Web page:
Pentagon secures $500M for first tranche of Replicator systems

A stated goal of Replicator is to accelerate programs and field thousands of “attritable autonomous” systems across multiple domains by August 2025, to help the U.S. armed forces counter China’s military buildup.
Deputy Secretary of Defense Kathleen H. Hicks is walks with Director of the Defense Innovation Unit Doug Beck during a visit to the Defense Innovation Unit, Mountain View, California, Dec. 12, 2023. (DoD photo by U.S. Navy Petty Officer 1st Class Alexander Kubitza)

The Department of Defense has secured the funding it needs to move forward with the first tranche of systems for its Replicator initiative, the department announced Monday.

A stated goal of Replicator is to accelerate programs and field thousands of “attritable autonomous” systems across multiple domains by August 2025 to help the U.S. armed forces counter China’s military buildup.

Officials say the department got the money it was seeking from Congress for fiscal 2024 as it works to achieve that goal.

“The Department has secured its needed funding of about $500 million for FY24, to include approximately $300 million from the Fiscal Year (FY) 2024 defense appropriations bill supporting the Department’s reprogramming request and additional funding identified using existing authorities and Defense-wide sources,” the Pentagon said in a release Monday.


Some of that additional $200 million in funding will come from reprogramming “under-executed” funds that were available and other pots of money, senior defense officials told a small group of reporters during a call ahead of the announcement.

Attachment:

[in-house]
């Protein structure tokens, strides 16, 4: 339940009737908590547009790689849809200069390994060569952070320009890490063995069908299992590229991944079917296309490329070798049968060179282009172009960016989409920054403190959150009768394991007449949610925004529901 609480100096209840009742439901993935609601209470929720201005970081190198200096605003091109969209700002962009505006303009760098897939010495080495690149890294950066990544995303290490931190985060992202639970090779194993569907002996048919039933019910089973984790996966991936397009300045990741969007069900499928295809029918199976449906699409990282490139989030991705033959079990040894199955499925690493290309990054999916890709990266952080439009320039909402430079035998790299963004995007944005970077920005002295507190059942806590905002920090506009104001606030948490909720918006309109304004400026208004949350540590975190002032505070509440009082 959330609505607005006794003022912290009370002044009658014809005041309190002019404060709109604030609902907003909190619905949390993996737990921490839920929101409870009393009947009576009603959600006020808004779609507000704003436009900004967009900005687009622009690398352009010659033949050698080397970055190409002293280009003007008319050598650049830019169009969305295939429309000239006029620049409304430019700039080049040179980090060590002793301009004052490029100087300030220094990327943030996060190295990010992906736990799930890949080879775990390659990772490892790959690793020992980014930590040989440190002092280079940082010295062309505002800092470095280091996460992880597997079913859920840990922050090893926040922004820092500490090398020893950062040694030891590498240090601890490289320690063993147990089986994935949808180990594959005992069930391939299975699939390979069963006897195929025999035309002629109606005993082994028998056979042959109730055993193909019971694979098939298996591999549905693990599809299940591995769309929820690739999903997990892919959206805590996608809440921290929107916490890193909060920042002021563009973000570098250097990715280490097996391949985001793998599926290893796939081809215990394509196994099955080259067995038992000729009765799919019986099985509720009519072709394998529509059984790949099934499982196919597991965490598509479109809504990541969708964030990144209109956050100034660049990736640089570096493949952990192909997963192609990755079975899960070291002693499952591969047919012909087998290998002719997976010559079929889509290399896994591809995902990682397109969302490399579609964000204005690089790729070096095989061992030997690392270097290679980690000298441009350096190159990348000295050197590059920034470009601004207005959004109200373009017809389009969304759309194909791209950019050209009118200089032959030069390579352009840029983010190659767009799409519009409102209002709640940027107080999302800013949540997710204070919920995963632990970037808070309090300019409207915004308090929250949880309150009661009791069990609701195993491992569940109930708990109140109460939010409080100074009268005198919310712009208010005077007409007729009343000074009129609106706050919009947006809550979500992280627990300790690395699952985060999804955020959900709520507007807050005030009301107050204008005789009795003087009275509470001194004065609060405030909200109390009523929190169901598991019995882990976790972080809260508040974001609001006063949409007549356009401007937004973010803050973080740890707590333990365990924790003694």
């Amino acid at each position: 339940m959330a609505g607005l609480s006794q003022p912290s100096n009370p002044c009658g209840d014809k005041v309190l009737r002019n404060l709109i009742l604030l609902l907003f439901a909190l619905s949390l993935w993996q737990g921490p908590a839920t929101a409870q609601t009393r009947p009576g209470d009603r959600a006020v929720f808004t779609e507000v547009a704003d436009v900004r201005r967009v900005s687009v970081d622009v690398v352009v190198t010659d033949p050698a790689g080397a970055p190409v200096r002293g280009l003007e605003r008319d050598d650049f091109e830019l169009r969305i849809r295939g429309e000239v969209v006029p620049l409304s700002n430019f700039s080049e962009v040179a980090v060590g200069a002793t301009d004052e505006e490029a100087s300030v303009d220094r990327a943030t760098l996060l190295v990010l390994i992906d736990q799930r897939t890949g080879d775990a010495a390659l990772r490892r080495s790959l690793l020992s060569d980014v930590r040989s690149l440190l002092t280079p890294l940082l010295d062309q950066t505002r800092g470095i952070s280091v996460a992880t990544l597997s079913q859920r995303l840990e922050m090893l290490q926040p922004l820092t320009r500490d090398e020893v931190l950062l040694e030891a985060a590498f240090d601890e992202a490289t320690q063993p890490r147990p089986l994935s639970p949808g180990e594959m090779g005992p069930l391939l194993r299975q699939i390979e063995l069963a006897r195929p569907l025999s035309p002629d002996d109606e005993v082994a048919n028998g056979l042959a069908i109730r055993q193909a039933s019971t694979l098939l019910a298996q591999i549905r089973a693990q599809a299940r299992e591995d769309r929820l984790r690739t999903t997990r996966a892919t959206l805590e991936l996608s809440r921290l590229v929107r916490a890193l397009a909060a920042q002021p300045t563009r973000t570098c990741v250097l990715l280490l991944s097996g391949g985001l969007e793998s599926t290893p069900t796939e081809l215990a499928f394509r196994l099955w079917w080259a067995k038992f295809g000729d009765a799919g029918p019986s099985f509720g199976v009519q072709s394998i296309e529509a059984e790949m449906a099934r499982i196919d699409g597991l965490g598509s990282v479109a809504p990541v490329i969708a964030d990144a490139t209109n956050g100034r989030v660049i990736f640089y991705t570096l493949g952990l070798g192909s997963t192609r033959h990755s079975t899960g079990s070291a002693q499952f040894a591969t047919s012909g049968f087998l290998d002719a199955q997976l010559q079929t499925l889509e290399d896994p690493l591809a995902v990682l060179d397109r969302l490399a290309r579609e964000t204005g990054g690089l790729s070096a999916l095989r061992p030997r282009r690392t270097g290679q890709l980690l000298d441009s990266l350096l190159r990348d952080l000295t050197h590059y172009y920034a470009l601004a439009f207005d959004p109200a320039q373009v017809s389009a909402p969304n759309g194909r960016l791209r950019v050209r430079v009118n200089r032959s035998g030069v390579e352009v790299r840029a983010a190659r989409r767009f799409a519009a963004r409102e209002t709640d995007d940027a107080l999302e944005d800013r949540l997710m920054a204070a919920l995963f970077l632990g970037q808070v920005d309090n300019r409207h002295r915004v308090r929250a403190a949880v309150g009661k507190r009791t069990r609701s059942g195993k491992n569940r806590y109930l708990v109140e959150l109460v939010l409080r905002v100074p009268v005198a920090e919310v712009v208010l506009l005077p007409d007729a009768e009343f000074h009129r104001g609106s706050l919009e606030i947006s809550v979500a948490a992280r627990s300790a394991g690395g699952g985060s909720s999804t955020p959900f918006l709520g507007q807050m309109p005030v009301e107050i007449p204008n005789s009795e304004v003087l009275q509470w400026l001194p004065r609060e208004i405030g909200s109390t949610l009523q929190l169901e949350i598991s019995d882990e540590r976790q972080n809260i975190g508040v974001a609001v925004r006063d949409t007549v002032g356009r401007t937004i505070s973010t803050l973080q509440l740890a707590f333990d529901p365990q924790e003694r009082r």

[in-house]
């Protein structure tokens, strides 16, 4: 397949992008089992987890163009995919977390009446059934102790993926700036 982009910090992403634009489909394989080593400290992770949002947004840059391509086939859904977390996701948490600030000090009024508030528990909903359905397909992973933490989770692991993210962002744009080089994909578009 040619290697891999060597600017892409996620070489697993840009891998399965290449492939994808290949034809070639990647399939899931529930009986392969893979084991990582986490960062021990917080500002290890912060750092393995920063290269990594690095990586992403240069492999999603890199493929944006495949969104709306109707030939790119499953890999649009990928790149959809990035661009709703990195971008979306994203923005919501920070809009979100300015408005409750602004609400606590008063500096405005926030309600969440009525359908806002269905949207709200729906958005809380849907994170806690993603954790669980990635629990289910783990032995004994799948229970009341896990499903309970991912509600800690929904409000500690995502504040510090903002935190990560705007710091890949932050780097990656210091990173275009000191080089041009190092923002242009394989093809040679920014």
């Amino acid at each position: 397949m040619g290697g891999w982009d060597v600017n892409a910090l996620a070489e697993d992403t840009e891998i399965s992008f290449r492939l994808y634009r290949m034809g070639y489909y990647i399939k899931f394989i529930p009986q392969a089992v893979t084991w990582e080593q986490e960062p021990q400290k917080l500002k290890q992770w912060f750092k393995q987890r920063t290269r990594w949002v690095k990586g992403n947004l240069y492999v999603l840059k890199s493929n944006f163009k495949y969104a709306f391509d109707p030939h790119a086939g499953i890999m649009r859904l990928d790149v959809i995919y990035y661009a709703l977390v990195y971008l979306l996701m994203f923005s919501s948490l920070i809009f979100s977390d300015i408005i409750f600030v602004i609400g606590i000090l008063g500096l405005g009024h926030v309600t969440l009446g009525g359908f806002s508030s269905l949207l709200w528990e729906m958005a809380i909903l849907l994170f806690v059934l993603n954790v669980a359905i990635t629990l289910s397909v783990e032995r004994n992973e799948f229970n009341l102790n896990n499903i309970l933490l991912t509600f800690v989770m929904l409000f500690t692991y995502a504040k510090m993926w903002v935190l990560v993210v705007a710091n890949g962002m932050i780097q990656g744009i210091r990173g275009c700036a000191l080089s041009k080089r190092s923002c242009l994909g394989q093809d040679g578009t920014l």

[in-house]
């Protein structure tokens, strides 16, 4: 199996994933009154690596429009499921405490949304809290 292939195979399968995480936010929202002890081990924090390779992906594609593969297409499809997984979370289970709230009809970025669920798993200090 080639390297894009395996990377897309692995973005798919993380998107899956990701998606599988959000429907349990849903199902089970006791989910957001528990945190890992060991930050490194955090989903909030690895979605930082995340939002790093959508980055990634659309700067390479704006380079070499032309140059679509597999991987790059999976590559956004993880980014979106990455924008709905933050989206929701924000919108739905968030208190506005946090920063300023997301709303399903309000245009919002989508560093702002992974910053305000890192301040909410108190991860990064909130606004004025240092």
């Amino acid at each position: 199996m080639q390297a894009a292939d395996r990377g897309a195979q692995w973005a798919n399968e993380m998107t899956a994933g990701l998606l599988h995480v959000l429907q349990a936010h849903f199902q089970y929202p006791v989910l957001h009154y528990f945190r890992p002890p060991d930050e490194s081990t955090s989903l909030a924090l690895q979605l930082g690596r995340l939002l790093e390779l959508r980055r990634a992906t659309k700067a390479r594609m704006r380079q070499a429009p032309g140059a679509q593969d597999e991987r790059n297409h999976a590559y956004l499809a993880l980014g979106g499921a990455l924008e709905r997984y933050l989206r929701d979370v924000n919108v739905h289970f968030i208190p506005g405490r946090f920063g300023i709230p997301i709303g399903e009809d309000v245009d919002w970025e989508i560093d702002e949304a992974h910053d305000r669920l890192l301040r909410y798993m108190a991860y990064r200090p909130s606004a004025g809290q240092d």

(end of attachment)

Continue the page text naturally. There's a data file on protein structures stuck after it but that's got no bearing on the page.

“The funding is fully identified from the department’s perspective. So in addition to the $300 million … there is additional money that is either in the FY ‘24 appropriation that could be used for this effect. There’s funding in the recently passed [national security] supplemental that could be used for this. And so … internally the funding is fully aligned to Replicator and we are just going through the final processes to formalize that,” one of the officials said.

After the call, the department issued a statement saying: “We were pleased to see the appropriators include approximately $300 million toward the initial tranche of Replicator systems. This amount fully satisfied the classified reprogramming request that we transmitted to Congress in January. Since the enactment of the FY24 budget, we have worked with Congress to successfully reach our requirement of around $500 million using existing authorities and Defense-wide sources.”

As DefenseScoop has previously reported, the first tranche includes kamikaze drones, unmanned surface vessels and counter-drone systems. The Pentagon publicly released some information about the systems it selected in its announcement Monday.

Officials noted that the vendor base for Replicator includes traditional and non-traditional vendors providing systems, components, software and payloads.


Replicator-related funding for the Switchblade 600, a kamikaze drone made by AeroVironment, will boost the LASSO program, the Army’s acquisition chief Doug Bush told DefenseScoop last week during a meeting with reporters.

Switchblade 600 rendering (AeroVironment image)

The first tranche will also feature maritime drones including various types of unmanned surface vessels.

“In the maritime domain, the Department is diversifying the vendor base for USVs through the recently announced Production-Ready, Inexpensive, Maritime Expeditionary (PRIME) Commercial Solutions Opening (CSO). The CSO process allows U.S. and international companies to pitch technologies to the Department in a fast-track process for a prototype contract. Launched on January 30, 2024, the PRIME CSO received over one hundred applications from commercial technology companies. With FY24 funding secured, the Department is on track to award several contracts this summer,” the Pentagon said in Monday’s release.

The Defense Innovation Unit, headquartered in Silicon Valley, is spearheading the PRIME initiative.


“Meeting the strategic imperatives facing the nation requires that we harness the very best of America’s commercial technology in non-traditional partners, alongside our traditional sources of defense capabilities,” DIU Director Doug Beck said in a statement. “Replicator is doing just that, and that is why we at DIU are proud to work with our partners from across the Department of Defense to make it a reality.”